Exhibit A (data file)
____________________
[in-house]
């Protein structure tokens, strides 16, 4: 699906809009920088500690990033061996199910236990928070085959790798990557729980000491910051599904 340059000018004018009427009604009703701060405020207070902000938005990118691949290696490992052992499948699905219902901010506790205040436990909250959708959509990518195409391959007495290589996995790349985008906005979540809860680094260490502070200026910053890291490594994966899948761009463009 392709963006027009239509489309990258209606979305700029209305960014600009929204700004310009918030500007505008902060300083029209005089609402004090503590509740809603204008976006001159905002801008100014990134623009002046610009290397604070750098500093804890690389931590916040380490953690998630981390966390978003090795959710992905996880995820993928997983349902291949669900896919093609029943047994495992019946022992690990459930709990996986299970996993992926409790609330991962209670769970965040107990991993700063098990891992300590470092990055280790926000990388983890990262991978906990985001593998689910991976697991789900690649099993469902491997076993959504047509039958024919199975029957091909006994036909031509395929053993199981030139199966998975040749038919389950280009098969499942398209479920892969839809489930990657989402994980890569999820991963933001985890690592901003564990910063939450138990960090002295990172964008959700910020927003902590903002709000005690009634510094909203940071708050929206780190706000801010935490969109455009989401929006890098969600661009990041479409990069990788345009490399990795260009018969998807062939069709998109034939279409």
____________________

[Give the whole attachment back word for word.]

[in-house]
């Protein structure tokens, strides 16, 4: 699906809009920088500690990033061996199910236990928070085959790798990557729980000491910051599904 340059000018004018009427009604009703701060405020207070902000938005990118691949290696490992052992499948699905219902901010506790205040436990909250959708959509990518195409391959007495290589996995790349985008906005979540809860680094260490502070200026910053890291490594994966899948761009463009 392709963006027009239509489309990258209606979305700029209305960014600009929204700004310009918030500007505008902060300083029209005089609402004090503590509740809603204008976006001159905002801008100014990134623009002046610009290397604070750098500093804890690389931590916040380490953690998630981390966390978003090795959710992905996880995820993928997983349902291949669900896919093609029943047994495992019946022992690990459930709990996986299970996993992926409790609330991962209670769970965040107990991993700063098990891992300590470092990055280790926000990388983890990262991978906990985001593998689910991976697991789900690649099993469902491997076993959504047509039958024919199975029957091909006994036909031509395929053993199981030139199966998975040749038919389950280009098969499942398209479920892969839809489930990657989402994980890569999820991963933001985890690592901003564990910063939450138990960090002295990172964008959700910020927003902590903002709000005690009634510094909203940071708050929206780190706000801010935490969109455009989401929006890098969600661009990041479409990069990788345009490399990795260009018969998807062939069709998109034939279409």